How bad has ‘learning loss’ been for students during pandemic?
Between last March’s abrupt shift to all-remote learning and inconsistent reopening plans, 2020 has been a rough year for academics. Some state lawmakers want the Department of Education to study the issue and develop a response plan.
State Sen. Teresa Ruiz, D-Essex, said such a look should have started months ago.
“We know that the budget is not going to be flush,” Ruiz said. “So if there’s only going to be a certain amount of money, how are we going to create a blueprint to ensure that we bring children back up to speed?”
The bill, S3214, actually calls for two reports – one on learning loss and one on the continuation of school services during the public health emergency.
“Let’s have a reckoning with truth so we can create policy that helps every single one,” Ruiz said. “It is not something to hurt a practitioner in a classroom, to keep a child behind, to grade the school or to take money away from the district.”
At the hearing where the bill was endorsed last week by the Senate Education Committee, Debra Bradley, director of government relations for the New Jersey Principals and Supervisors Association, said school leaders share Ruiz’s concern but that now’s a bad time for additional data collection.
“Our members tell us their top concerns right now are keeping students safe first and foremost, physically and emotionally, and then students engaged in learning,” Bradley said.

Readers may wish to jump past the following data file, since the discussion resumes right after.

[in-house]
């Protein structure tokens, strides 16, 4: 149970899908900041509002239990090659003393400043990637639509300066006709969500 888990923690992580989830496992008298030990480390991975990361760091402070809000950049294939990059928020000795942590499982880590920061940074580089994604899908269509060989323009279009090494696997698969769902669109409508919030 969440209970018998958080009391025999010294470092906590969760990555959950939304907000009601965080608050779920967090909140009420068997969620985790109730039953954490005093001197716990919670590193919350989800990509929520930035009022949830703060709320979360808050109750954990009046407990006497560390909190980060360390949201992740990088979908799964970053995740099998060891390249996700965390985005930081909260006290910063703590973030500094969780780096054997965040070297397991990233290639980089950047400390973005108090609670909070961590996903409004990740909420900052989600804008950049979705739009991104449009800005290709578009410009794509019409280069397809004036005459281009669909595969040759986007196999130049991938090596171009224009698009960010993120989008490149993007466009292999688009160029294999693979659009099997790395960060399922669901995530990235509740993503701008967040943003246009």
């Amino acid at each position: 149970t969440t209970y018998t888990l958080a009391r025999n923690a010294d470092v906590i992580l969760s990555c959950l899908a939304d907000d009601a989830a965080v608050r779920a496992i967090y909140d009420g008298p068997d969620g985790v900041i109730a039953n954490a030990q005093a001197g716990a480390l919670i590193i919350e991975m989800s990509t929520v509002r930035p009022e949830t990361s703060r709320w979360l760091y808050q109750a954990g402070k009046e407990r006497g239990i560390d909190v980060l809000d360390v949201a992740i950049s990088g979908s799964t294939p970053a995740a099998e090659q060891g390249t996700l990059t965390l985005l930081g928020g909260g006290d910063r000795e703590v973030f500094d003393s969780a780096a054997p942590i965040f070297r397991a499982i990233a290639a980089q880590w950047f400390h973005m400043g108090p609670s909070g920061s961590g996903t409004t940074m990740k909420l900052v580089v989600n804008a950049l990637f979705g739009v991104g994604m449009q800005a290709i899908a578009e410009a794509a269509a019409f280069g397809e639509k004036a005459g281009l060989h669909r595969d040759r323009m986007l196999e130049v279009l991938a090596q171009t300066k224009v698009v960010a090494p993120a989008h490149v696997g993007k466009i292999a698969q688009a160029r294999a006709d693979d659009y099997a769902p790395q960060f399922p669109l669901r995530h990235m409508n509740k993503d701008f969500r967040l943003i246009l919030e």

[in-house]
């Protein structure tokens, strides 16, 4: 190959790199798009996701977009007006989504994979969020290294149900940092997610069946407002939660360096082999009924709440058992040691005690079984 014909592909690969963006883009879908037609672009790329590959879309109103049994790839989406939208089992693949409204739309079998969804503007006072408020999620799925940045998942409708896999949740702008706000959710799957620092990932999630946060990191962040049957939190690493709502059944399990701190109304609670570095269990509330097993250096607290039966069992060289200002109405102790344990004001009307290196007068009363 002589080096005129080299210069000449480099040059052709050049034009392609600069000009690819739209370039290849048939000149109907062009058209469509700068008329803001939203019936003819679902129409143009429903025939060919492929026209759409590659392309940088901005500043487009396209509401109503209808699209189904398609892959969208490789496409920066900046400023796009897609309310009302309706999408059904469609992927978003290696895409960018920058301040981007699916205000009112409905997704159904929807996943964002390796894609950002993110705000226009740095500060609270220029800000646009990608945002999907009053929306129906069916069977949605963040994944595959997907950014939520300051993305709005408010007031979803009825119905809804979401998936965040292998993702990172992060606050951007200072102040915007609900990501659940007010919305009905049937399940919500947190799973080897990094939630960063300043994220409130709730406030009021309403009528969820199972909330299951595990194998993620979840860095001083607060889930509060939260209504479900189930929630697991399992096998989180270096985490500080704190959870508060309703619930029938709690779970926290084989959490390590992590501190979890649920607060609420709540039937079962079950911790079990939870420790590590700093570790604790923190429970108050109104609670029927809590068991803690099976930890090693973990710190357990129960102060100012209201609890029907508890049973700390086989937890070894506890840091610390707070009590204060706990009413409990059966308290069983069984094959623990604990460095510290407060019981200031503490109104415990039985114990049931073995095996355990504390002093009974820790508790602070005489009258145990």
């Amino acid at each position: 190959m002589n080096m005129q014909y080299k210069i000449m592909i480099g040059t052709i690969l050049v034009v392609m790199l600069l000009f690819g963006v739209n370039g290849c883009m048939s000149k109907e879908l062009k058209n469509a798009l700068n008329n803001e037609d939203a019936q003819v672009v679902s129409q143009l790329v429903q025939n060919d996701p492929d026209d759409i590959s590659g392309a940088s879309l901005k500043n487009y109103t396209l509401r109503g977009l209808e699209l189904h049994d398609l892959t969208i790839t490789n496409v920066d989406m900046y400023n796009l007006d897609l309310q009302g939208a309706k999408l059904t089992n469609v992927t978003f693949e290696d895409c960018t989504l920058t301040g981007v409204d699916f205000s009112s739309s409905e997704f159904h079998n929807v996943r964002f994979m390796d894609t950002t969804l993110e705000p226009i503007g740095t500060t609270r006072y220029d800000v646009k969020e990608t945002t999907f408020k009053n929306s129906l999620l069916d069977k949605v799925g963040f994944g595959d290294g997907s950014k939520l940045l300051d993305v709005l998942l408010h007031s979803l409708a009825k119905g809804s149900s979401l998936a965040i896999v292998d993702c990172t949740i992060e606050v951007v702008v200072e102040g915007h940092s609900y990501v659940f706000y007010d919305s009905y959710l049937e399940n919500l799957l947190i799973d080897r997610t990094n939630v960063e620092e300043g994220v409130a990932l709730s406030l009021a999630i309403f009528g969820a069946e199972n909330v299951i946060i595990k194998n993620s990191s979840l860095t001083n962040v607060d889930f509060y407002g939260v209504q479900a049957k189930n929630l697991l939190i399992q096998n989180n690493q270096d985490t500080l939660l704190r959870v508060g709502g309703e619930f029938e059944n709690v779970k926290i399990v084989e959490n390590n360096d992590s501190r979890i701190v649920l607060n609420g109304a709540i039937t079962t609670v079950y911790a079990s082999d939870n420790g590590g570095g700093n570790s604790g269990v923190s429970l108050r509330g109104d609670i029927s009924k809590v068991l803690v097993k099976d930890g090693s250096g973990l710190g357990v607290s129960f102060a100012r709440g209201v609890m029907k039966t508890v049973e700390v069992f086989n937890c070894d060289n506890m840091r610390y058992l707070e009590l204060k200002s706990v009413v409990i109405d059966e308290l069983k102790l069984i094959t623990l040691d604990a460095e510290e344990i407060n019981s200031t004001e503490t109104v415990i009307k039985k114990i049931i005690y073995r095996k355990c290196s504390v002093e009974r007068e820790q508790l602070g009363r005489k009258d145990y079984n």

Betsy Ginsburg, executive director of the Garden State Coalition of Schools, said that while learning-loss data is important, the bill’s goal of getting information about 1.3 million students in 30 days would be difficult.
“Our educators who are overstretched already would be forced to turn their attention away from the vital task and immediate task of supporting students in their educational, emotional and physical needs,” Ginsburg said.
The state Department of Education announced Thursday that it will award $2.5 million in grants to 16 districts, approximately $156,500 each, to address learning loss resulting from school closures. Money for the grants comes from federal aid.
“The New Jersey Department of Education is committed to working with districts in this crucial endeavor to advance student learning in all New Jersey schools,” said Acting Education Commissioner Angelica Allen-McMillan.
“We know that mitigating the effects of learning loss is not a one-time fix,” she said. “Rather, this grant signifies the department’s growing commitment to enhancing the suite of tools and supports we provide districts to measure, remediate, and prevent gaps in student learning resulting from COVID-19.”
Patricia Morgan, executive director of JerseyCAN, said it’s important for the state to collect data from districts to address “the next pandemic that’s going to be coming for our students, which is learning loss.”
Morgan said the state needs to understand the disproportionate impact of having some students in-person, some all-remote and some hybrid. She said the only study done so far in New Jersey showed up to 174 days could have been lost in reading last year and up to 464 days in math.
“Without an understanding of how big this problem is, we will not be able to quickly mobilize as a state to get students and families back on the right track,” Morgan said.
Michael Symons is State House bureau chief for New Jersey 101.5. Contact him at firstname.lastname@example.org.